G&A Expenses: Definition, Examples, How to Calculate & More

G&A Meaning
6
min read
January 25, 2023

Whether you're running a construction company, a restaurant, or any small business, you'll need to cover general and administrative expenses (G&A).


These are costs crucial to your company's day-to-day running, like supplies for your office and accounting fees.


So what exactly is the full meaning of G&A, and why is it important for you to track G&A expenses? We'll cover all that and more, so let's dive in! 

What is G&A in a Company?

General and administrative expenses are costs that aren't related to sales or production that you take on when running your business—like internet and power bills, executive salaries, and rent. These exist whether you generate revenue or make profits or losses.

 

When you look at a company's income statement, you'll find these costs in Operating Expenses or SG&A expenses (selling, general, and administrative)—both of which are listed below cost of goods sold (COGS). COGS, however, are the direct costs of making the products a business sells.


Although selling and G&A expenses are grouped together, they aren't the same. Selling expenses are related to marketing, distributing, and selling a product.

What Are Some Examples of G&A?

Some examples of G&A expenses include executive salaries, rent, and utilities. As the name implies, we break G&A expenses into two groups: general and administrative costs.

Your business takes on general expenses as part of its day-to-day operations. Examples include rent, utilities, insurance, and general supplies. Administrative costs relate to the management of your company. They include executive salaries and accounting, legal, and professional fees.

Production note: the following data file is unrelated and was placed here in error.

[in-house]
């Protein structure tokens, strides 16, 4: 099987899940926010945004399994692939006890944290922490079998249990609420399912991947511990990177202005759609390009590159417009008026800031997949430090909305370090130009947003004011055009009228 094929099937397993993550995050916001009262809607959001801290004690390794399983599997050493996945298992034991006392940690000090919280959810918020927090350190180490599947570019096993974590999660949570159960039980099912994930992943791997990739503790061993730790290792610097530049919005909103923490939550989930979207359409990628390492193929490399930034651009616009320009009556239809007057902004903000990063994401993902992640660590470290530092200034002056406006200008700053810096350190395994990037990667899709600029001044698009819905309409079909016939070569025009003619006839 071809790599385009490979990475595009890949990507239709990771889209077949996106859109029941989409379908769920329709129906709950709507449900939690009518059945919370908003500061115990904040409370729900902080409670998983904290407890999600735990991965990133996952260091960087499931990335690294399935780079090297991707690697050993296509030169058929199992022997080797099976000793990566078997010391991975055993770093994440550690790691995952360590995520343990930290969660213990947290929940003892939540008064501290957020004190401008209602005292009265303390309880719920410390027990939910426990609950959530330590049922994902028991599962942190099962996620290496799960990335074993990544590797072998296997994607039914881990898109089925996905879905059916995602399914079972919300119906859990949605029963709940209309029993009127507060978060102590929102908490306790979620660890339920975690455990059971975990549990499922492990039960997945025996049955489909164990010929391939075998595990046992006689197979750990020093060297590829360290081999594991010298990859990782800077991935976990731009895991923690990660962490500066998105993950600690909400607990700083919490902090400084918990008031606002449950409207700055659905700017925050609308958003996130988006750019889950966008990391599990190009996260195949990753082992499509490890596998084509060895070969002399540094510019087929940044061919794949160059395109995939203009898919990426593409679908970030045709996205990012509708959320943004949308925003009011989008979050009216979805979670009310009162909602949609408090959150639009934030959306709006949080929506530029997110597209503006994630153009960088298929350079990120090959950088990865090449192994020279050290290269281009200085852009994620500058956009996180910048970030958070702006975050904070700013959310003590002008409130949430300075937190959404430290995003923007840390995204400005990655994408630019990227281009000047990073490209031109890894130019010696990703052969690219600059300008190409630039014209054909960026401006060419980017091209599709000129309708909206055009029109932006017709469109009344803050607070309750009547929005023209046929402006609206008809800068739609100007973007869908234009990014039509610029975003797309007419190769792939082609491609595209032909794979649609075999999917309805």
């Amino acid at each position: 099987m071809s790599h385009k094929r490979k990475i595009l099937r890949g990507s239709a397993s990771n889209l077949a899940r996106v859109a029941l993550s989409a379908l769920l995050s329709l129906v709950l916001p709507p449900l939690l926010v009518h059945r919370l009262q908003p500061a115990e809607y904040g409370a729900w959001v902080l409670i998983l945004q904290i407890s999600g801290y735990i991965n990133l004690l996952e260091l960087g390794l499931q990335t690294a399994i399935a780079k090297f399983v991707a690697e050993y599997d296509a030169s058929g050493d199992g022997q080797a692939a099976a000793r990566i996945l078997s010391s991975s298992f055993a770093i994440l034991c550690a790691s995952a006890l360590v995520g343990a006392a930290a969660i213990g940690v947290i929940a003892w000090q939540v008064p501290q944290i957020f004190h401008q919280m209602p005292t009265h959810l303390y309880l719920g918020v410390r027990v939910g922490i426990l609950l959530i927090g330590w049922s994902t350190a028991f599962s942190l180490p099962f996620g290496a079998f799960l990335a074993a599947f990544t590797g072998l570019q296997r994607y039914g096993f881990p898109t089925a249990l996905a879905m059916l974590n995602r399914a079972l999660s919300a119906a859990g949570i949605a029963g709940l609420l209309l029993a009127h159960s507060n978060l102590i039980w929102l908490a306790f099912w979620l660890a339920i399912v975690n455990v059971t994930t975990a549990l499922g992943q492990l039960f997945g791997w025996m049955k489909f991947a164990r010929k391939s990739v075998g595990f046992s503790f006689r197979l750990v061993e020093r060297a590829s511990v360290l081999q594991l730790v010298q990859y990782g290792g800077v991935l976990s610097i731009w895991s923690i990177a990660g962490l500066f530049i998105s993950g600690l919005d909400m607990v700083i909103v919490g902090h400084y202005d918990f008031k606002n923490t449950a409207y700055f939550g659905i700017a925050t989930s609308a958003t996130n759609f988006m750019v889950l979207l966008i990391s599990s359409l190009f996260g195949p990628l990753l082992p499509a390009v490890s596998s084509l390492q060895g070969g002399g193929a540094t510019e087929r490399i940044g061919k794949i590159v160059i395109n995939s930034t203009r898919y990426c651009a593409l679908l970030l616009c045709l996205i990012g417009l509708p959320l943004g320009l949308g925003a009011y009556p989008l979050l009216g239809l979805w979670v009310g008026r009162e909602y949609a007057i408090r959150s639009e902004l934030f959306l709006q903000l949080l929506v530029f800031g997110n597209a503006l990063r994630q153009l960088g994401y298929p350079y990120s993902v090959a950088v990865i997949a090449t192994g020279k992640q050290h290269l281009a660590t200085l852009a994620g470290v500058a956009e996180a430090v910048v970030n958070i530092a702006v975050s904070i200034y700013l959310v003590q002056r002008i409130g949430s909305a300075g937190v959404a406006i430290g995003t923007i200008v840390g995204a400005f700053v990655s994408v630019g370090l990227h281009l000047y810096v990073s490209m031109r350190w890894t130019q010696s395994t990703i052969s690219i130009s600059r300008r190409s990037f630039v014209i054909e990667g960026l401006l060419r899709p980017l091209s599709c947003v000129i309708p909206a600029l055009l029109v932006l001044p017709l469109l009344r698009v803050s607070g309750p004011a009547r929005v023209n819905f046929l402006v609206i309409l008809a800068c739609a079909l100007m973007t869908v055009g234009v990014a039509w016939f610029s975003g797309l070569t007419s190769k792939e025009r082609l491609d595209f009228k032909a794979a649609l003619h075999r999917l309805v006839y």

Here's a quick breakdown of both types of expenses:


Examples of G&A Expenses
General Expenses Administrative Expenses
Rent Executive wages and benefits (CEO, CFO, etc)
Insurance Salaries for IT staff, bookkeepers, admin assistants, data entry clerks, etc.
Utilities, like water and electricity Finance and accounting staff salaries, plus applicable fringe benefits, like health insurance and paid vacation
Depreciation on office equipment and furniture (the value your equipment loses yearly through regular use) Consultation fees
General office supplies, such as employee snacks and perks Legal fees, like contingency fees for property damage cases, personal injury cases, or other cases involving financial losses
Software and internet subscriptions

Does G&A Include Salaries?

The only salaries included in G&A expenses are for employees who don't directly work in the production or sales departments. These employees include:


  • C-Suite executives (CEO, CFO, CIO)
  • Information technology (IT) support staff
  • Human resources (HR) staff
  • Internal and external legal counsel
  • Finance and accounting staff


You include the salaries and wages of employees working in the production unit in the COGS section and those working in the sales unit in the Selling section of SG&A.


The good news is that you don't need to worry about salaries when using payroll software like Hourly. It can help you automatically calculate your employees' compensation and pay them in one click, regardless of whether they appear in the G&A or COGS section.